Google and more privacy issues

Seems that Google has opened up a can of worms. Google alerted the National Center for Missing & Exploited Children (NCMEC) when they detected that possible evidence of alleged child pornography being sent using a user’s Gmail account.

The NCMEC contacted the Houston police department who arrested a man previously convicted of sexual assault on possessing child pornography.

Not surprised there are two camps.

One camp saying it was good of Google to do this to get rid of pedophiles.

A second camp says while they despise pedophilia, a question of violating everyone’s right to privacy comes up.

Google’s Terms of Services states that “You may use our Services only as permitted by law, including applicable export and re-export control laws and regulations. We may suspend or stop providing our Services to you if you do not comply with our terms or policies or if we are investigating suspected misconduct…. we may review content to determine whether it is illegal or violates our policies, and we may remove or refuse to display content that we reasonably believe violates our policies or the law.”

Google’s privacy policy informs users “We collect information to provide better services to all of our users — from figuring out basic stuff like which language you speak, to more complex things like which ads you’ll find most useful or the people who matter most to you online…. when you use our services or view content provided by Google, we may automatically collect and store certain information in server logs. This may include details of how you used our service, such as your search queries.”

As well, Google’s policies states that “we will share personal information with companies, organizations or individuals outside of Google if we have a good-faith belief that access, use, preservation or disclosure of the information is reasonably necessary to meet any applicable law, regulation, legal process or enforceable governmental request.”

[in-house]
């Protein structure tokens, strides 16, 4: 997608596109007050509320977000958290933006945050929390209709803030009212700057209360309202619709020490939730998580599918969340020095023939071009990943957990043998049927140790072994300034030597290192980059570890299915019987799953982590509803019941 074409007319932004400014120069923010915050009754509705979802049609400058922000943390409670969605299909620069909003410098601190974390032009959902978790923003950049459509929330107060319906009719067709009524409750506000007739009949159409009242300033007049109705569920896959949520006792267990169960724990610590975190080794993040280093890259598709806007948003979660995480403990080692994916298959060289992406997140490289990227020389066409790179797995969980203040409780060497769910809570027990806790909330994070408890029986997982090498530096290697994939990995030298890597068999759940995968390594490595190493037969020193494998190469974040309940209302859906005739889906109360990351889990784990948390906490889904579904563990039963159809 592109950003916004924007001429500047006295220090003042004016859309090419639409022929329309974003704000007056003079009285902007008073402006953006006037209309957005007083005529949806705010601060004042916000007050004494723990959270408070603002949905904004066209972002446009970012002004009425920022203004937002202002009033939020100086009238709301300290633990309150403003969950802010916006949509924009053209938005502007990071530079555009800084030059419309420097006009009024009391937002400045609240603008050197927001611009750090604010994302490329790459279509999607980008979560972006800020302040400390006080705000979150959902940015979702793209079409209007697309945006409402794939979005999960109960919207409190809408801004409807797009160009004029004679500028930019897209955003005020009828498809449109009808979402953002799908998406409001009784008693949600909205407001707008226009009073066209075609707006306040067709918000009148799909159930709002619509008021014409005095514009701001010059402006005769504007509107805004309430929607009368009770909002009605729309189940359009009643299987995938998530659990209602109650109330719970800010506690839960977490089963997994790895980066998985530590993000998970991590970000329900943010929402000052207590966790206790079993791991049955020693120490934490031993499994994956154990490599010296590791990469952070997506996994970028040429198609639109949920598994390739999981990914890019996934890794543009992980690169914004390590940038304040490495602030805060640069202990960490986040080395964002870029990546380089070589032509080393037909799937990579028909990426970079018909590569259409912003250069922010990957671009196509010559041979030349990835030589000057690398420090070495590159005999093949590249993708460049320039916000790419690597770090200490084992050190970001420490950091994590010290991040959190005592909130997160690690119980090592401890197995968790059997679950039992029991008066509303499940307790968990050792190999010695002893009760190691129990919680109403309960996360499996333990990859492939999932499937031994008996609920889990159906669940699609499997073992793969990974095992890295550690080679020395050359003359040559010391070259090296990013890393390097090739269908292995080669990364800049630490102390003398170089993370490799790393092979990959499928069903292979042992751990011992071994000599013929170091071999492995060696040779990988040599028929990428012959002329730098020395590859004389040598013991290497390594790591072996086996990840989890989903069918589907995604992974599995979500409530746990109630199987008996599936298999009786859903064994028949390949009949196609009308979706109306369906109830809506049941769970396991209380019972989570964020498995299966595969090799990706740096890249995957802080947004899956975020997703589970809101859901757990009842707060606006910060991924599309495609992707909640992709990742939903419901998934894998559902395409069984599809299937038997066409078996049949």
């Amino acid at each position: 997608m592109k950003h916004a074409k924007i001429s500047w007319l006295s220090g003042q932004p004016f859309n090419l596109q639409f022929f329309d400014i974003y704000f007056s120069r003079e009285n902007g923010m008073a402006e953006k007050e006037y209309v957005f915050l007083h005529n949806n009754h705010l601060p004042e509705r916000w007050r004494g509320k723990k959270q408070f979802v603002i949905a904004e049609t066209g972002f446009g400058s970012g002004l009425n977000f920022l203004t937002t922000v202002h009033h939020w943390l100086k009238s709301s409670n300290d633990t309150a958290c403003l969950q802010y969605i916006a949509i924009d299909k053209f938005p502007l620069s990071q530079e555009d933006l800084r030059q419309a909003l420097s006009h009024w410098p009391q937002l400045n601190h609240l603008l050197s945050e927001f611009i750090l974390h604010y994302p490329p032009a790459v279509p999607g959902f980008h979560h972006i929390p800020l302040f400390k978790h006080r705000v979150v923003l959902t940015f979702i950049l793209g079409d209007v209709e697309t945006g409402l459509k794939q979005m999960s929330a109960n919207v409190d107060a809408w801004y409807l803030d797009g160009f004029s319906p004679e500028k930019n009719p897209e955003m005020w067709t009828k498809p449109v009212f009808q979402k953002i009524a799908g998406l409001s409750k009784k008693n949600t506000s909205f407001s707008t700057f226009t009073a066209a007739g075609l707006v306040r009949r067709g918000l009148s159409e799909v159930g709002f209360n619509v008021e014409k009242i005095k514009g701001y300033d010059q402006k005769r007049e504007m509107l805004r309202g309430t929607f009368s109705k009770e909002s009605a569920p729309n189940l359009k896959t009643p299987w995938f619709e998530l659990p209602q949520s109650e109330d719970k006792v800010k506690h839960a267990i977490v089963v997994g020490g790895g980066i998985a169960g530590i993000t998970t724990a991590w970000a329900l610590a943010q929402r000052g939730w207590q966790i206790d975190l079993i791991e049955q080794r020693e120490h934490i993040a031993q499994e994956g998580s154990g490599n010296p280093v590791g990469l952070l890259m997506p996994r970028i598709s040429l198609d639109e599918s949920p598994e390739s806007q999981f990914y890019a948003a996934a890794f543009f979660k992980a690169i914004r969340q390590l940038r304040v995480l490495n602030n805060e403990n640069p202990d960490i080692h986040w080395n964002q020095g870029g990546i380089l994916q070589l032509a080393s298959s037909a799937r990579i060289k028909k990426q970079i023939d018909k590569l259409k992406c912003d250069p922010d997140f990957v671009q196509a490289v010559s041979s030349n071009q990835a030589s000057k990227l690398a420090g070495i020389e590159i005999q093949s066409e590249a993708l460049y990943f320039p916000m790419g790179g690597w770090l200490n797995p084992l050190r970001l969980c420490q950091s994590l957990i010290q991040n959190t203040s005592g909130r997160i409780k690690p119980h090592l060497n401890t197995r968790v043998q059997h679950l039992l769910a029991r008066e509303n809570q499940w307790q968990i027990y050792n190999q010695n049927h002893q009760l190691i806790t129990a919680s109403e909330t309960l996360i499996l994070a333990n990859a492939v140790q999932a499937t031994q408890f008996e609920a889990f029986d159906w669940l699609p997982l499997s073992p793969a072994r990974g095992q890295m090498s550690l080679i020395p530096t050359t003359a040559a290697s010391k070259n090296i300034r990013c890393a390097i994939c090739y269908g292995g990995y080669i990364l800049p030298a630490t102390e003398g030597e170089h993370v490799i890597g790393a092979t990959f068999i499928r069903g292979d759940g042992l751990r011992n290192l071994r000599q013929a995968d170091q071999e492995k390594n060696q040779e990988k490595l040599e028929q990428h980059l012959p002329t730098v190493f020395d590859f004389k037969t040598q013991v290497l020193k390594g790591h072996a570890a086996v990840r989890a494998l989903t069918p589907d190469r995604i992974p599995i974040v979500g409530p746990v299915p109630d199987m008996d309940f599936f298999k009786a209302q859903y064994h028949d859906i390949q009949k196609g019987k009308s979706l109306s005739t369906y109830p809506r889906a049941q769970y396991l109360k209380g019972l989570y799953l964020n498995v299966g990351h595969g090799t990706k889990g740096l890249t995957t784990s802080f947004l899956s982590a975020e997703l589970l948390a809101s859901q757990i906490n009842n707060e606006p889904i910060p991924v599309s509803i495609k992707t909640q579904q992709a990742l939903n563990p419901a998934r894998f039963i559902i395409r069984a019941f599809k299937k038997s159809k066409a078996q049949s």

So by using Google’s services, you are giving them the right to notify authorities if there are any illegal usage.

Most people by now know that Google reads all Emails electronically. They use it primarily for advertising purposes. [For example, if you have many messages related to dentistry, expect to see dentistry related ads more often than others.] But was this to be used for anything other than advertising purposes? They are electronically reading your Email –which could be anything from legal issues to financial issues.

David Drummond, the Chief Legal Officer of Google, hinted at the possibility of certain scanning algorithms “that trawl other platforms for known images” that are then verified as illegal content by human inspection on a web site last year.

Will the police come barging down your door if you say the word bomb a few times in an Email.

I am not saying other services are better or wouldn’t do this but at what point does something trump privacy?

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About ebraiter
computer guy

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